There is a real chance that the Greek economy could recover significantly in 2016 following the successful recapitalisation of its main banks late last year, but first the country must take some important steps, not least regaining the trust of foreign investors, according to John (Iannis) Mourmouras, the senior deputy governor of the Bank of Greece.
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Banks have seen their reputations plummet in the years since the onset of the financial crisis, and regaining the public's trust is of paramount importance. By instilling a code of conduct – and including four principles of good conduct within that – financial institutions can start on that journey.
The resolution of the financial markets will be tested again and again in the years to come. To ensure that confidence remains high and growth is sustained, it is vital that those within the industry fully understand the changes that have happened since the onset of the financial crisis, writes Bank of England deputy governor Minouche Shafik.
Indonesia's minister of finance discusses the country's efforts to achieve a sustainable growth path. Budget reforms and fiscal stimulus have already been pushed through. But to tackle the question of poor infrastructure, the government needs more than increased investment.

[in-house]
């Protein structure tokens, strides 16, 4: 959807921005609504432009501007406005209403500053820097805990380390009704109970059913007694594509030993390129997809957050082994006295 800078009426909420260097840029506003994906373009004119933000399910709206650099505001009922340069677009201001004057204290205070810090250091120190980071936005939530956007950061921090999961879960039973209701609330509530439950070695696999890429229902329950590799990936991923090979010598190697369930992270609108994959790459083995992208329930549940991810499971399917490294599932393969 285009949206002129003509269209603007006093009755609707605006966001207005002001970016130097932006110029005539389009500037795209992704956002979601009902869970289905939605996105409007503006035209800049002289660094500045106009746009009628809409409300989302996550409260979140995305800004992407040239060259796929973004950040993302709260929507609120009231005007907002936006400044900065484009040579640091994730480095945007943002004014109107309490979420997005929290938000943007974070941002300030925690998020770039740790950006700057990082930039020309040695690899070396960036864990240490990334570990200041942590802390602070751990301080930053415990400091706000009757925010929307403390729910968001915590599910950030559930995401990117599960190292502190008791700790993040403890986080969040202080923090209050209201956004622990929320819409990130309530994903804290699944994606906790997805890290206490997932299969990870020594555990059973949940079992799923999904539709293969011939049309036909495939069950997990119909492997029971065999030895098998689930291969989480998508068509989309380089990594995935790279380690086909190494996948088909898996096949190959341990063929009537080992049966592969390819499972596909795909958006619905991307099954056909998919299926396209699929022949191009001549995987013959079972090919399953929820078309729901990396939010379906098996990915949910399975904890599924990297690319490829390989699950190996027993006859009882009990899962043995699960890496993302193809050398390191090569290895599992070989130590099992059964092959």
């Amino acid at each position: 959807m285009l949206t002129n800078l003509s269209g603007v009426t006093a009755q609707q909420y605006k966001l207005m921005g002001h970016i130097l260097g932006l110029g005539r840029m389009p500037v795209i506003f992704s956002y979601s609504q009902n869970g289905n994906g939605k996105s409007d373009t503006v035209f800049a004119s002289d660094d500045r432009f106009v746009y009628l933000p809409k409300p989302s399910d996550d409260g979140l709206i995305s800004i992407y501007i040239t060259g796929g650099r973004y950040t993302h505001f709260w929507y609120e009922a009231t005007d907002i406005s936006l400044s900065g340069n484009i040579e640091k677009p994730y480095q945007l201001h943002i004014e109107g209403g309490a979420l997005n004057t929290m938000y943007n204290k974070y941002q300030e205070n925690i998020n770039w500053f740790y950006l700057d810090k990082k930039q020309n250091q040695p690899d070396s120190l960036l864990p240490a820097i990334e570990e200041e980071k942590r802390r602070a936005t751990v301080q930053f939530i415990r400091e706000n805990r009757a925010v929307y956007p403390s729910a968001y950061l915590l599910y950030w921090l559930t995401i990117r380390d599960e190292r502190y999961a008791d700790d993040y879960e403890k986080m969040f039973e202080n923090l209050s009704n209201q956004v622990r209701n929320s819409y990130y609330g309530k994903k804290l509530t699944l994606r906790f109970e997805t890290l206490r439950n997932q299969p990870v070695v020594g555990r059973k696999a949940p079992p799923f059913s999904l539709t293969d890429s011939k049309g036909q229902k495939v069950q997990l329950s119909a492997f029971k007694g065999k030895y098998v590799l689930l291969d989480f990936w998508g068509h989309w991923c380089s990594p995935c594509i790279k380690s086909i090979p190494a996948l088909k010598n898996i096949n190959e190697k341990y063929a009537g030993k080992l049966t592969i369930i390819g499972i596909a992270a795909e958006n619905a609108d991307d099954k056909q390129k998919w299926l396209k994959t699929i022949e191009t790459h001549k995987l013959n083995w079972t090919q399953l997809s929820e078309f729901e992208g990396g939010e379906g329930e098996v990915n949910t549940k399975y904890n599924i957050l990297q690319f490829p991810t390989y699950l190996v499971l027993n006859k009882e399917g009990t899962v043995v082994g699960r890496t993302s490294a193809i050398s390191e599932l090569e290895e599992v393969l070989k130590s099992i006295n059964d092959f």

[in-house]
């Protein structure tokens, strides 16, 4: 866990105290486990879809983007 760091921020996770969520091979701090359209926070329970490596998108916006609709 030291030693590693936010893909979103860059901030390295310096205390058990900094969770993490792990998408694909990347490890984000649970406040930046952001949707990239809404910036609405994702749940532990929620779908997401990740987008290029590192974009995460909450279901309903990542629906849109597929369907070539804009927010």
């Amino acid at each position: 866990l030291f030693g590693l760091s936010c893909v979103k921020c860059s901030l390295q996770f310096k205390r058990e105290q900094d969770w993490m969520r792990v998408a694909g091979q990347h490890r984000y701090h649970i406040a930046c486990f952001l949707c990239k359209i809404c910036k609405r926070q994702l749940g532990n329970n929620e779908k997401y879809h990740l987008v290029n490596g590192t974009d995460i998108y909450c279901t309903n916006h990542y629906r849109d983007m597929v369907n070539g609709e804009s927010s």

Without help from balance sheet repair and structural reforms, easy monetary policy will not restore economic growth after a financial crisis – and may even make things worse, writes Jaime Caruana, the general manager of the Bank for International Settlements.
The formation of a European banking union should have helped ease Greece's economic woes, but far from putting European banks on an even footing, the so-called union left Greece out in the cold, writes former Greek finance minister Yanis Varoufakis.
The two earthquakes that hit Nepal in April and May 2015 were the largest natural calamity in the country in over 80 years. Finance minister Ram Sharan Mahat describes how the country is recovering, and explains why the Nepal that rises from the rubble will be stronger than ever.
The announcement in December 2014 of a restoration of normal relations between Cuba and the US shocked many, and thus far very little opposition has been registered. However, this inactivity should not shroud the challenges that lie ahead for both countries, says Peter Hakim of Inter-American Dialogue.
Watching the success of its Asian counterparts acted as the catalyst for Malaysia to rethink its economy, reducing its dependence on natural resources and putting greater faith in the private sector, all while reducing government spending and keeping debt to a manageable level. The country's minister without portfolio, Idris Jala, describes the plan's progress.